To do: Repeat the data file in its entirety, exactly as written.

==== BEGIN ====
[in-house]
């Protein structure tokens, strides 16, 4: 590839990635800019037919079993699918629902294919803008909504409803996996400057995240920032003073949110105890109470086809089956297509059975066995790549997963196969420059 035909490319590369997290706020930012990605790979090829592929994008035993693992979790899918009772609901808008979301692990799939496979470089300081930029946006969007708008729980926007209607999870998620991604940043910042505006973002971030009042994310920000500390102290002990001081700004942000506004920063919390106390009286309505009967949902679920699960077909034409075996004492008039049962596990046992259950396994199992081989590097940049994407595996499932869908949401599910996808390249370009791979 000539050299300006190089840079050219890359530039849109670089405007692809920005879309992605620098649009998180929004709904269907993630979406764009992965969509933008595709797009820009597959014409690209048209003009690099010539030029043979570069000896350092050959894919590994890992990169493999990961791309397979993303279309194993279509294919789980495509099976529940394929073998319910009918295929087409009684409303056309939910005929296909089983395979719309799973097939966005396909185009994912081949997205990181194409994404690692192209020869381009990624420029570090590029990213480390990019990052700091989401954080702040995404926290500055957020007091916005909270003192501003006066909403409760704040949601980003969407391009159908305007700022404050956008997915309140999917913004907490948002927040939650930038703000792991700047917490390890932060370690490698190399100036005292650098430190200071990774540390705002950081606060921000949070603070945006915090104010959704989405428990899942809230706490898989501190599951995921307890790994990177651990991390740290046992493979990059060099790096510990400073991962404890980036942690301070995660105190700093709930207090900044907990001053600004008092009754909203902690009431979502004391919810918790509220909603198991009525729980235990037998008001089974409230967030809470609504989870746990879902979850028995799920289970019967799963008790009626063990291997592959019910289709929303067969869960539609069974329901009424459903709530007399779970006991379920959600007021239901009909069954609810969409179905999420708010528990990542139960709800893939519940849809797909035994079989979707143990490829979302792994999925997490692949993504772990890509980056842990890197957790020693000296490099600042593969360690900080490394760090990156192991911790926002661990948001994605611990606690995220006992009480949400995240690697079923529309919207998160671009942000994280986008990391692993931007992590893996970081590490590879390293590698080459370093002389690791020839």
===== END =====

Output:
[in-house]
């Protein structure tokens, strides 16, 4: 590839990635800019037919079993699918629902294919803008909504409803996996400057995240920032003073949110105890109470086809089956297509059975066995790549997963196969420059 035909490319590369997290706020930012990605790979090829592929994008035993693992979790899918009772609901808008979301692990799939496979470089300081930029946006969007708008729980926007209607999870998620991604940043910042505006973002971030009042994310920000500390102290002990001081700004942000506004920063919390106390009286309505009967949902679920699960077909034409075996004492008039049962596990046992259950396994199992081989590097940049994407595996499932869908949401599910996808390249370009791979 000539050299300006190089840079050219890359530039849109670089405007692809920005879309992605620098649009998180929004709904269907993630979406764009992965969509933008595709797009820009597959014409690209048209003009690099010539030029043979570069000896350092050959894919590994890992990169493999990961791309397979993303279309194993279509294919789980495509099976529940394929073998319910009918295929087409009684409303056309939910005929296909089983395979719309799973097939966005396909185009994912081949997205990181194409994404690692192209020869381009990624420029570090590029990213480390990019990052700091989401954080702040995404926290500055957020007091916005909270003192501003006066909403409760704040949601980003969407391009159908305007700022404050956008997915309140999917913004907490948002927040939650930038703000792991700047917490390890932060370690490698190399100036005292650098430190200071990774540390705002950081606060921000949070603070945006915090104010959704989405428990899942809230706490898989501190599951995921307890790994990177651990991390740290046992493979990059060099790096510990400073991962404890980036942690301070995660105190700093709930207090900044907990001053600004008092009754909203902690009431979502004391919810918790509220909603198991009525729980235990037998008001089974409230967030809470609504989870746990879902979850028995799920289970019967799963008790009626063990291997592959019910289709929303067969869960539609069974329901009424459903709530007399779970006991379920959600007021239901009909069954609810969409179905999420708010528990990542139960709800893939519940849809797909035994079989979707143990490829979302792994999925997490692949993504772990890509980056842990890197957790020693000296490099600042593969360690900080490394760090990156192991911790926002661990948001994605611990606690995220006992009480949400995240690697079923529309919207998160671009942000994280986008990391692993931007992590893996970081590490590879390293590698080459370093002389690791020839």